Potential conflict of interest: Nothing to report.
Paracrine signals from liver sinusoidal endothelium regulate hepatitis C virus replication
Article first published online: 18 DEC 2013
Copyright © 2013 The Authors. HEPATOLOGY published by Wiley on behalf of the American Association for the Study of Liver Diseases.
This is an open access article under the terms of the Creative Commons Attribution License, which permits use, distribution and reproduction in any medium, provided the original work is properly cited.
Volume 59, Issue 2, pages 375–384, February 2014
How to Cite
Rowe, I. A., Galsinh, S. K., Wilson, G. K., Parker, R., Durant, S., Lazar, C., Branza-Nichita, N., Bicknell, R., Adams, D. H., Balfe, P. and McKeating, J. A. (2014), Paracrine signals from liver sinusoidal endothelium regulate hepatitis C virus replication. Hepatology, 59: 375–384. doi: 10.1002/hep.26571
Funded by the MRC, the Wellcome Trust, the National Institute for Health Research (NIHR) Birmingham Liver Biomedical Research Unit at University Hospital Birmingham NHS Foundation Trust and the University of Birmingham, the Romanian Academy Project 3 of the Institute of Biochemistry, and the European Social Fund. The views expressed are those of the author(s) and not necessarily those of the NHS, the NIHR, or the Department of Health.
See Editorial on Page 363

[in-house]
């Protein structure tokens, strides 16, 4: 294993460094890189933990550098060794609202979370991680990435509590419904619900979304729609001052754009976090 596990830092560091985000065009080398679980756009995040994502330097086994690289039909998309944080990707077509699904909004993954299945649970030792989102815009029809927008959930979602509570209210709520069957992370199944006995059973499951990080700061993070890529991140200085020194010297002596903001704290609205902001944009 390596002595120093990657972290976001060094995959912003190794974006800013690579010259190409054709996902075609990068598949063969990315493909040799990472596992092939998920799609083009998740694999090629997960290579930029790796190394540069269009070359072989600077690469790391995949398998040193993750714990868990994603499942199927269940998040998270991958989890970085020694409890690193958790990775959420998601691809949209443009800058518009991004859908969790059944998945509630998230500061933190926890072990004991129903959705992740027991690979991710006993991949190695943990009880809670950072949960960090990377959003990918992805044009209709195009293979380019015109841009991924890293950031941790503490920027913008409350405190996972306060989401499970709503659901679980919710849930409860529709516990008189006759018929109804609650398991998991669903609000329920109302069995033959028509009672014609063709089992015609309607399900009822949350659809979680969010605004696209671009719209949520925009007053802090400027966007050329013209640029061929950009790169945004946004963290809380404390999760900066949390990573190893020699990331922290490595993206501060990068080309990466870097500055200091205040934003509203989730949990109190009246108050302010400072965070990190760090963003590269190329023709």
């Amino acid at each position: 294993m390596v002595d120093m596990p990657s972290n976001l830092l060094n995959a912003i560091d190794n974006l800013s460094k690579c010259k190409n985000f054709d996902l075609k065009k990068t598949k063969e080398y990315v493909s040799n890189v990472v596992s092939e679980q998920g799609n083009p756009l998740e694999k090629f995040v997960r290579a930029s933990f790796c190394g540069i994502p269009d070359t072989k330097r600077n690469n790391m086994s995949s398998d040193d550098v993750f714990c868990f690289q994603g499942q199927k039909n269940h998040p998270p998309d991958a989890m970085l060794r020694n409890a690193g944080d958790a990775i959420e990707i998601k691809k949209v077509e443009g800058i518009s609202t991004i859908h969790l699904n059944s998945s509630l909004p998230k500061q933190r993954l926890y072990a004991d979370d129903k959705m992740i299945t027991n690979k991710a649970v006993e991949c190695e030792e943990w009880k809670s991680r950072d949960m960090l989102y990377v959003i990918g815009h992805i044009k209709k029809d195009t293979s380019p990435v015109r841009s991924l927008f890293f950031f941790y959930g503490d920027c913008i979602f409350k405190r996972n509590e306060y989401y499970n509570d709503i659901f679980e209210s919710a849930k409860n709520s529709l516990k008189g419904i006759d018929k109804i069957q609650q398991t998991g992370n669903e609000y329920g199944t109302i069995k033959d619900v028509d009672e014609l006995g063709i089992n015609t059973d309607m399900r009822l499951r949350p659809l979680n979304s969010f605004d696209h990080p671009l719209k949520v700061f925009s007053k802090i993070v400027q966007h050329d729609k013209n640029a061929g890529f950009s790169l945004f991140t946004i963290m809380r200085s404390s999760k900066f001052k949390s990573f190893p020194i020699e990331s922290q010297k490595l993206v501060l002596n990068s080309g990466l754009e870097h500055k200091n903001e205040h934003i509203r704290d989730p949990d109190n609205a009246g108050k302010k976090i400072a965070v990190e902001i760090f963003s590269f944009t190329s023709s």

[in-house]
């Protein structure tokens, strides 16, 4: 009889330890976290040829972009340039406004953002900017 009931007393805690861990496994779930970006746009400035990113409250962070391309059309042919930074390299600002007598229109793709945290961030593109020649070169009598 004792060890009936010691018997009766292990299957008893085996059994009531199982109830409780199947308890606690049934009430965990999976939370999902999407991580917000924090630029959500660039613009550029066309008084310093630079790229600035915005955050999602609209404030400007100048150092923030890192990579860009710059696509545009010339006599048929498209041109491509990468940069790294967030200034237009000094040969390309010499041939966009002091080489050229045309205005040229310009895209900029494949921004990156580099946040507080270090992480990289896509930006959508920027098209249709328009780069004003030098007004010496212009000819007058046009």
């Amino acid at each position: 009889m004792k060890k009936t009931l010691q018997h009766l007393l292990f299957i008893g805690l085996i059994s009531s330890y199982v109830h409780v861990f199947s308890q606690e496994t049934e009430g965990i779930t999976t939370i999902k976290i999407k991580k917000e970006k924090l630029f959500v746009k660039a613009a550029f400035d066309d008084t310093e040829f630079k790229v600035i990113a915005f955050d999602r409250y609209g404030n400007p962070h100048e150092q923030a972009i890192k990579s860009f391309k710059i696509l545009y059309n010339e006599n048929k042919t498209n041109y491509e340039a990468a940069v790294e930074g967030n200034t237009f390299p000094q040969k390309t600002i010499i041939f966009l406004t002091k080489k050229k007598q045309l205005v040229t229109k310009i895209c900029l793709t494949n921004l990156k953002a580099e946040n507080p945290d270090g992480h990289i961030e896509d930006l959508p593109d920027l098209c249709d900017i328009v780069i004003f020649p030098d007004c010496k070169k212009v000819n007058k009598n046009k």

- Issue published online: 29 JAN 2014
- Article first published online: 18 DEC 2013
- Accepted manuscript online: 14 JUN 2013 09:41AM EST
- Manuscript Accepted: 31 MAY 2013
- Manuscript Received: 2 JAN 2013
Hepatitis C virus (HCV) is a major cause of global morbidity, causing chronic liver injury that can progress to cirrhosis and hepatocellular carcinoma. The liver is a large and complex organ containing multiple cell types, including hepatocytes, sinusoidal endothelial cells (LSEC), Kupffer cells, and biliary epithelial cells. Hepatocytes are the major reservoir supporting HCV replication; however, the role of nonparenchymal cells in the viral lifecycle remains largely unexplored. LSEC secrete factors that promote HCV infection and transcript analysis identified bone morphogenetic protein 4 (BMP4) as a candidate endothelial-expressed proviral molecule. Recombinant BMP4 increased HCV replication and neutralization of BMP4 abrogated the proviral activity of LSEC-conditioned media. Importantly, BMP4 expression was negatively regulated by vascular endothelial growth factor A (VEGF-A) by way of a VEGF receptor-2 (VEGFR-2) primed activation of p38 MAPK. Consistent with our in vitro observations, we demonstrate that in normal liver VEGFR-2 is activated and BMP4 expression is suppressed. In contrast, in chronic liver disease including HCV infection where there is marked endothelial cell proliferation, we observed reduced endothelial cell VEGFR-2 activation and a concomitant increase in BMP4 expression. Conclusion: These studies identify a role for LSEC and BMP4 in HCV infection and highlight BMP4 as a new therapeutic target for treating individuals with liver disease. (Hepatology 2014;59:375–384)